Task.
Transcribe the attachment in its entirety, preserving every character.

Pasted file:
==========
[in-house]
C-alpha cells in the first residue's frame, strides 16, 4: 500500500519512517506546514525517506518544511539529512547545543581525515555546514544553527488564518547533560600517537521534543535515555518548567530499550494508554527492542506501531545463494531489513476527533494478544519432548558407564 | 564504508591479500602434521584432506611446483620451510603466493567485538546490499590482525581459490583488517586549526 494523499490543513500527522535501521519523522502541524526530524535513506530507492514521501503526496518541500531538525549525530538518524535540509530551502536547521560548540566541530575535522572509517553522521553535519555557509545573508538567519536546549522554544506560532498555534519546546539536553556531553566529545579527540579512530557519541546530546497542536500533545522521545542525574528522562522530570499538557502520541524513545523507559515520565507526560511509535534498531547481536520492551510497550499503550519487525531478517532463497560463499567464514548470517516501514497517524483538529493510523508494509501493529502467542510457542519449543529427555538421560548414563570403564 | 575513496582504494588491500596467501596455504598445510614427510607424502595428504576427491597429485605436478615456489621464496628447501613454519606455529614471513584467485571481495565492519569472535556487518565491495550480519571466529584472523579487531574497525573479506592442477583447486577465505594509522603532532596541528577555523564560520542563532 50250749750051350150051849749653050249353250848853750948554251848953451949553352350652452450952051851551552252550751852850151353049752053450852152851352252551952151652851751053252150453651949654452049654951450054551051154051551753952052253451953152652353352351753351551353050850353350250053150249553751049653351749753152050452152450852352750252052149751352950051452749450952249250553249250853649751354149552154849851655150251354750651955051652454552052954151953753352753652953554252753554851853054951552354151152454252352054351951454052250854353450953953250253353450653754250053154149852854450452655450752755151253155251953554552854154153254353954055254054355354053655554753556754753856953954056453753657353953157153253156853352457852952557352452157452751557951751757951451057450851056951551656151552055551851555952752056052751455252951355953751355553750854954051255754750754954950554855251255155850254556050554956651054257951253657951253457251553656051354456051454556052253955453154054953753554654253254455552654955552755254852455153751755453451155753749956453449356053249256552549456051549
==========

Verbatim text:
[in-house]
C-alpha cells in the first residue's frame, strides 16, 4: 500500500519512517506546514525517506518544511539529512547545543581525515555546514544553527488564518547533560600517537521534543535515555518548567530499550494508554527492542506501531545463494531489513476527533494478544519432548558407564 | 564504508591479500602434521584432506611446483620451510603466493567485538546490499590482525581459490583488517586549526 494523499490543513500527522535501521519523522502541524526530524535513506530507492514521501503526496518541500531538525549525530538518524535540509530551502536547521560548540566541530575535522572509517553522521553535519555557509545573508538567519536546549522554544506560532498555534519546546539536553556531553566529545579527540579512530557519541546530546497542536500533545522521545542525574528522562522530570499538557502520541524513545523507559515520565507526560511509535534498531547481536520492551510497550499503550519487525531478517532463497560463499567464514548470517516501514497517524483538529493510523508494509501493529502467542510457542519449543529427555538421560548414563570403564 | 575513496582504494588491500596467501596455504598445510614427510607424502595428504576427491597429485605436478615456489621464496628447501613454519606455529614471513584467485571481495565492519569472535556487518565491495550480519571466529584472523579487531574497525573479506592442477583447486577465505594509522603532532596541528577555523564560520542563532 50250749750051350150051849749653050249353250848853750948554251848953451949553352350652452450952051851551552252550751852850151353049752053450852152851352252551952151652851751053252150453651949654452049654951450054551051154051551753952052253451953152652353352351753351551353050850353350250053150249553751049653351749753152050452152450852352750252052149751352950051452749450952249250553249250853649751354149552154849851655150251354750651955051652454552052954151953753352753652953554252753554851853054951552354151152454252352054351951454052250854353450953953250253353450653754250053154149852854450452655450752755151253155251953554552854154153254353954055254054355354053655554753556754753856953954056453753657353953157153253156853352457852952557352452157452751557951751757951451057450851056951551656151552055551851555952752056052751455252951355953751355553750854954051255754750754954950554855251255155850254556050554956651054257951253657951253457251553656051354456051454556052253955453154054953753554654253254455552654955552755254852455153751755453451155753749956453449356053249256552549456051549